Sick Day #Slice – 8 of 31

Please click on the image to go to the Two Writing Teachers blog to see what others have written for their Slice of Life Challenge posts.

Please click on the image to go to the Two Writing Teachers blog to see what others have written for their Slice of Life Challenge posts.

(I have always wondered how I could best explain what it’s like to have a migraine to someone who doesn’t know. I’m not sure this will do it justice either but I had one bad enough I couldn’t open my eyes most of the day. It gave me plenty of time to think about it… So now that I’m feeling a bit better, I’ll give it a try. FYI, this isn’t a ploy for sympathy so much as understanding. Migraines don’t look like anything to the people on the outside looking in. Here is my attempt to show you what they are like from my perspective.)

In the blessed dark behind my eyelids

I hear the jagged 3/4 time

Pounding into my pillow

A little faster with each shallow, quiet intake of breath

A little slower as I breathe out

It matches the rhythm of my heart

But feels like it’s beating the life out of me

The metronome pounds on into my ear

Keeping time to a discordant band of musicians

The clock adds its regular staccato gunfire from the other room

The dog snoring on the floor sounds like the roar of a thousand amplified guitars

The cat’s ordinarily gently wheezing purr has all gentleness of a chainsaw

Something buzzes furiously from down the hall

The sound is familiar but so loud I cannot safely identify it

I hold my temples and squeeze with a vice grip hoping to quiet it all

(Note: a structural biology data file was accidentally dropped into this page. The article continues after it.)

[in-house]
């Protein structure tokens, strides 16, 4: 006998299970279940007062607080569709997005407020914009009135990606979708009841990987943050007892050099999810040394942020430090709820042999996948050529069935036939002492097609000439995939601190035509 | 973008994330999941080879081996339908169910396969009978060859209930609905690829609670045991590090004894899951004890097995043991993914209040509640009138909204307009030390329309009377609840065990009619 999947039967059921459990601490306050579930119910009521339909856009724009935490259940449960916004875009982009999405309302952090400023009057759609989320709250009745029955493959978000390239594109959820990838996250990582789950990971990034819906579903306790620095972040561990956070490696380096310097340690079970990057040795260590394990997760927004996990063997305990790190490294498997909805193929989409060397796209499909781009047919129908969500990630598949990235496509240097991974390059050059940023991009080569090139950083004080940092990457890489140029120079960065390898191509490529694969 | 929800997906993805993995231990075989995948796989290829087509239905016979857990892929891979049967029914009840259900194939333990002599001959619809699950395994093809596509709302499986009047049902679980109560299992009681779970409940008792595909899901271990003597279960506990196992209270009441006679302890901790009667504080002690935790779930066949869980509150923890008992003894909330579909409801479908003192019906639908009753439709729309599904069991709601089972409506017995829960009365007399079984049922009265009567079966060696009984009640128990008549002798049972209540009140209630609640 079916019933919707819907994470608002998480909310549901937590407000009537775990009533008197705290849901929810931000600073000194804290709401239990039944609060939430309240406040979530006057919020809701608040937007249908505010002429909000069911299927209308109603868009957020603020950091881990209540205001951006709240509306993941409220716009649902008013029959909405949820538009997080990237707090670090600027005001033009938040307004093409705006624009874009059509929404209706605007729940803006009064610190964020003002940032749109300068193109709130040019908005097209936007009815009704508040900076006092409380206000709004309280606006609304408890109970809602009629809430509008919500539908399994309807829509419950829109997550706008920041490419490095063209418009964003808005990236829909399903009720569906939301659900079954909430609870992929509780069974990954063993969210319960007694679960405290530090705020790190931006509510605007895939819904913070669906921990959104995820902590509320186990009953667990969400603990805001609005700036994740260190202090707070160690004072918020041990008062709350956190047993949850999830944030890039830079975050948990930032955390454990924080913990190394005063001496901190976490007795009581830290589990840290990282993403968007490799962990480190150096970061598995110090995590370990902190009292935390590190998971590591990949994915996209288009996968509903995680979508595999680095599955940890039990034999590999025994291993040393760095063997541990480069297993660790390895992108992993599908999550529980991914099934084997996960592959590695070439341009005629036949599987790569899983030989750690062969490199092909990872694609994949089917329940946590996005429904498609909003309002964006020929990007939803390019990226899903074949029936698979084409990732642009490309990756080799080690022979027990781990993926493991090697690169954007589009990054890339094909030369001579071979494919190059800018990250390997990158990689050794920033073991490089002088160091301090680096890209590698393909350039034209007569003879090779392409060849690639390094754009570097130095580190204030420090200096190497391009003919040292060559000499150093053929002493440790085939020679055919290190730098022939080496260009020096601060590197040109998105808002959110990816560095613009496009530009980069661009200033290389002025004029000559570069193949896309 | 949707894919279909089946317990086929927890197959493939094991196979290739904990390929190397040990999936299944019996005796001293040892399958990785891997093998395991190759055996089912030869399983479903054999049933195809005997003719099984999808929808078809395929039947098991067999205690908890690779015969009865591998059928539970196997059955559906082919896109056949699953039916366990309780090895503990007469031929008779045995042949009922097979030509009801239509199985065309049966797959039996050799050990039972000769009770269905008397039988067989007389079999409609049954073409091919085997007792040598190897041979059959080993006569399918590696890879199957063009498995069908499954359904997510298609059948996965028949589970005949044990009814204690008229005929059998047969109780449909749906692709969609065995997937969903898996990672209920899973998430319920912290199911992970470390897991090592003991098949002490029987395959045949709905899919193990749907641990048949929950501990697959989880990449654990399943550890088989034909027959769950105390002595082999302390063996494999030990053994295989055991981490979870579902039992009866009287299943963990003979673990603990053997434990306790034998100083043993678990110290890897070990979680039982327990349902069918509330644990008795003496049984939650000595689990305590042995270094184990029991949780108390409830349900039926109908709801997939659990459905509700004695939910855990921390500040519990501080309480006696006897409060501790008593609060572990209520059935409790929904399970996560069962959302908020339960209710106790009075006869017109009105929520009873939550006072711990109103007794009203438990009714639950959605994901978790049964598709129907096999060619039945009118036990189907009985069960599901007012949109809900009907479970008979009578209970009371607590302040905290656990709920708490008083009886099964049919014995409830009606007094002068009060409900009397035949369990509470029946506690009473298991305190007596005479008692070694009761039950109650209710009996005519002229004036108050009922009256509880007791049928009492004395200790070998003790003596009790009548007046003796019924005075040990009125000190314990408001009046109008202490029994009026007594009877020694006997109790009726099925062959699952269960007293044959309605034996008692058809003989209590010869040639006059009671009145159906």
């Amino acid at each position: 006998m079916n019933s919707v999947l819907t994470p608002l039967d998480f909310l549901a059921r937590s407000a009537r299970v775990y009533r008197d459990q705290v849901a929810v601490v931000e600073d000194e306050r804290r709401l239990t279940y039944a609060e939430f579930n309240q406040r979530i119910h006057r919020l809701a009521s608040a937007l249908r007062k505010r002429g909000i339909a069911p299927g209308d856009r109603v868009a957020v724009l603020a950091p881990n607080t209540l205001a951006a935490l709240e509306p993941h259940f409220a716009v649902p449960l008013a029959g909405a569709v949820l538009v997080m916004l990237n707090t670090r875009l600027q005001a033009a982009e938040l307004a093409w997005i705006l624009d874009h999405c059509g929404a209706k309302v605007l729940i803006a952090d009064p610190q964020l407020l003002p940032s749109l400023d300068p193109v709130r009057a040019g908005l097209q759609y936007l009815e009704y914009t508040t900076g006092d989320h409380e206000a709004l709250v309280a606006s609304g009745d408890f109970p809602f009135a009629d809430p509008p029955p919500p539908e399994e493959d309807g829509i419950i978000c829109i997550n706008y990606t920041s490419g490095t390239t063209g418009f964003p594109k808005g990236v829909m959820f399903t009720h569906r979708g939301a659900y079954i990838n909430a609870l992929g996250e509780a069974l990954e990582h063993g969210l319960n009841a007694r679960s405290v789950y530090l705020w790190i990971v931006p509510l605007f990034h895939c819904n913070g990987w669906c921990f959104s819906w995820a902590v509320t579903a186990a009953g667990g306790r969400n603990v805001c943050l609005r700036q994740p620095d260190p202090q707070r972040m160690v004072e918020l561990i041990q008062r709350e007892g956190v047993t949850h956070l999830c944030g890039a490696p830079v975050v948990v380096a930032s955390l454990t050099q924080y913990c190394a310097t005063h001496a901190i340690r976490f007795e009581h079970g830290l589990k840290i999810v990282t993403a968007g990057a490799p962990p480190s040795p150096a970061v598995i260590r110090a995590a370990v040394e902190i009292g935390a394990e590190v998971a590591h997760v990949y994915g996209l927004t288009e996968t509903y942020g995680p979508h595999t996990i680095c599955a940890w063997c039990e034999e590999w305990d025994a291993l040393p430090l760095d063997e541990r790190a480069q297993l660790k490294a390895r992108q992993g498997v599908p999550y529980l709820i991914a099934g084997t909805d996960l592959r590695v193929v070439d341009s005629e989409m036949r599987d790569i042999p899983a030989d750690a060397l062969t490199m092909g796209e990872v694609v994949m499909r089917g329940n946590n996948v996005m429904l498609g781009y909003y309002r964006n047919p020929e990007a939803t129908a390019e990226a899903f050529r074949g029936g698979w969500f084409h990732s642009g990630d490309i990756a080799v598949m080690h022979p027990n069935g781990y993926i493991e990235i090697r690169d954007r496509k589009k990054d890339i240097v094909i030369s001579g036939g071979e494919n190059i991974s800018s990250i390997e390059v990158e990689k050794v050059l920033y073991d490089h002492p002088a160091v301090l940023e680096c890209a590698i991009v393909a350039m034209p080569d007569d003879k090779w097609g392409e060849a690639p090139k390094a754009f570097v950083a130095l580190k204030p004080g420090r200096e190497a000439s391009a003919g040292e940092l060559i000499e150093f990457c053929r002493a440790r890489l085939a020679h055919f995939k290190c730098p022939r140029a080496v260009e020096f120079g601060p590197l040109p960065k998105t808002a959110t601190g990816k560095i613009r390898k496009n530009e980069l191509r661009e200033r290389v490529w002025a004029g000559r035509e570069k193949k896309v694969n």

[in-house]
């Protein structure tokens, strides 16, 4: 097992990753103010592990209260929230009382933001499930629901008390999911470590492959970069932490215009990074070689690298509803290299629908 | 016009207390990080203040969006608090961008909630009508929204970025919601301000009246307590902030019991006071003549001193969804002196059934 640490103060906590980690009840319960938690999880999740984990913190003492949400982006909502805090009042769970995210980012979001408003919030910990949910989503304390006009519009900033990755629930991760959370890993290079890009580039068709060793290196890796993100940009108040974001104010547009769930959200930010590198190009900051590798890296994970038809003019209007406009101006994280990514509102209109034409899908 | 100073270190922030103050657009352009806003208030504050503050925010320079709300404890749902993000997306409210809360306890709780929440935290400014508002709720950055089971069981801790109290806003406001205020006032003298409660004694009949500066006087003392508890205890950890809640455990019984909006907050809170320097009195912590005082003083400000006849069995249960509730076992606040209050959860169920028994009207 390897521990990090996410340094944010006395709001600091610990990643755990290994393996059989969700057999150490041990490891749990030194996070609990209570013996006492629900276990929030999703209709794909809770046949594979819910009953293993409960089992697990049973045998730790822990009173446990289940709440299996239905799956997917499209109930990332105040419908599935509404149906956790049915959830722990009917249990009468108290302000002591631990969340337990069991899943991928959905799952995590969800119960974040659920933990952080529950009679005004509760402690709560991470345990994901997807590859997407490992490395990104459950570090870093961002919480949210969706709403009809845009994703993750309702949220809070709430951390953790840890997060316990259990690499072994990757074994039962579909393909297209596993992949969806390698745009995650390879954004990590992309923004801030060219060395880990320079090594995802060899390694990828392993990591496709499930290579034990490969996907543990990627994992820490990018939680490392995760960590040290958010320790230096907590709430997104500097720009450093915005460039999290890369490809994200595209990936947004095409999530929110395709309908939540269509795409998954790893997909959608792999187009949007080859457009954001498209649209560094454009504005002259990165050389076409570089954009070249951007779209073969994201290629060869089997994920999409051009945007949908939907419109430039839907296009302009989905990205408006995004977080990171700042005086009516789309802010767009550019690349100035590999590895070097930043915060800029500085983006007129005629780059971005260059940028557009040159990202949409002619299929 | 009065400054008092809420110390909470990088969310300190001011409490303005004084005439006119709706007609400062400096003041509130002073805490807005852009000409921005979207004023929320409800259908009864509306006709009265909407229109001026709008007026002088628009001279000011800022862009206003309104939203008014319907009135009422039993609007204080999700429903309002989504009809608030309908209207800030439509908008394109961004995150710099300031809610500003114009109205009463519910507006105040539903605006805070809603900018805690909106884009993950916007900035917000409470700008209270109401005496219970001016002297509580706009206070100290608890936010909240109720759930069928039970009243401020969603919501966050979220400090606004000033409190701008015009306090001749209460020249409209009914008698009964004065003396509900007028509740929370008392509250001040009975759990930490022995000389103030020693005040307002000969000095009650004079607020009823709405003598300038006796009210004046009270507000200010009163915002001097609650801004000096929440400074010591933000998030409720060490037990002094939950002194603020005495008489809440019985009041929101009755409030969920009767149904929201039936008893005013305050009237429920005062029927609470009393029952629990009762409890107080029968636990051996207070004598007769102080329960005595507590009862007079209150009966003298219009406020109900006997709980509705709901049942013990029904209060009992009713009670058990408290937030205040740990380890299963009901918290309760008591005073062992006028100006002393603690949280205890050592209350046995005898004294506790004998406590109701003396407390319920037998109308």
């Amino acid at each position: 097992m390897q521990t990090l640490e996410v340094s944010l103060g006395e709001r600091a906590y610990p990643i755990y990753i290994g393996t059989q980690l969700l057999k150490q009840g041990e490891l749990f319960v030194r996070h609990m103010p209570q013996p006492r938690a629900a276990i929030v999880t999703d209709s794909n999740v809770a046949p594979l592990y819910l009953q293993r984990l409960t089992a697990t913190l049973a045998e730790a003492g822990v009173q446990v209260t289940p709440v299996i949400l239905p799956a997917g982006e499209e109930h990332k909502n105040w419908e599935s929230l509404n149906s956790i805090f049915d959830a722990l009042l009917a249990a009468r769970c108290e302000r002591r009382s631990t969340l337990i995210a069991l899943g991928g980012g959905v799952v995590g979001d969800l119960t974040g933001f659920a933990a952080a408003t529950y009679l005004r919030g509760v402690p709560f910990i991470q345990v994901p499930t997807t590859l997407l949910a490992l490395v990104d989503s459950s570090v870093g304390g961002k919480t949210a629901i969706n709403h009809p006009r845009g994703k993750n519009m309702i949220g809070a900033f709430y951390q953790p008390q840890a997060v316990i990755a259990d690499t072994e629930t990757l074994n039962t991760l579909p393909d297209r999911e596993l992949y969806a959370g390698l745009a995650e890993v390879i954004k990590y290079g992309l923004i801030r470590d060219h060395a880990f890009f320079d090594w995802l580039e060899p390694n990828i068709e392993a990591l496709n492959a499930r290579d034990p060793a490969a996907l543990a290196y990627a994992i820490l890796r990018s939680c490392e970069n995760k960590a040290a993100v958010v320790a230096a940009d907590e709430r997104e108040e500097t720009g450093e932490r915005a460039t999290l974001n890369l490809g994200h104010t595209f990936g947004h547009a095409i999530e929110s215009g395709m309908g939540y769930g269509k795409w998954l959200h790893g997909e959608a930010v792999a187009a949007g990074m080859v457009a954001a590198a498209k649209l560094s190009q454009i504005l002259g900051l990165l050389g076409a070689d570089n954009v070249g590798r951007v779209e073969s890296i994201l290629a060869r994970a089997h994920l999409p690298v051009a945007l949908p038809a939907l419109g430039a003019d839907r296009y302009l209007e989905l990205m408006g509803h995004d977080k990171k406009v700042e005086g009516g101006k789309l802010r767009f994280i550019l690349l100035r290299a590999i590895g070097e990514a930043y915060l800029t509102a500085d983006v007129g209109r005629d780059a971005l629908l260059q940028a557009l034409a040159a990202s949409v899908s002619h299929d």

Each noise bursts like a firework in my skull

I closer my eyes tighter and pray for sleep or relief in any form will come soon

Upon waking hours later

The internal concert seems less intense

The noises around me seem less threatening

One eye opens to test the exposure to the sliver of light coming into the room

No worse

The other eye opens cautiously

No sudden movements

Every millimeter of motion is measured for a reaction

These pains aren’t like that of childbirth that we put away and can hold up and remember in only abstract terms

These pains serve no useful purpose

They make us angry and bitter to everything and everyone around us

They make us carry medicines and superstitious habits and extra money for caffeinated beverages wherever we go

They make us draw up and maintain lists of triggers that we studiously attempt to avoid

They cost us hoursdaysweeksmonthsyears of our lives in

Anticipation

Worry

Tears

Apologies

(Grateful I had the foresight to stay home. Today’s was probably the worst I’ve had in years. Many days I have just toughed it out and taught with just a plea to the kids to please be quiet because it feels like an ice pick going into my skull when they aren’t. Amazingly, they usually comply and I can tough it out until my medicine kicks in. Unfortunately, you can only take the rescue meds so many times in a week before you have to just tough it out without. And that was today.)

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18 thoughts on “Sick Day #Slice – 8 of 31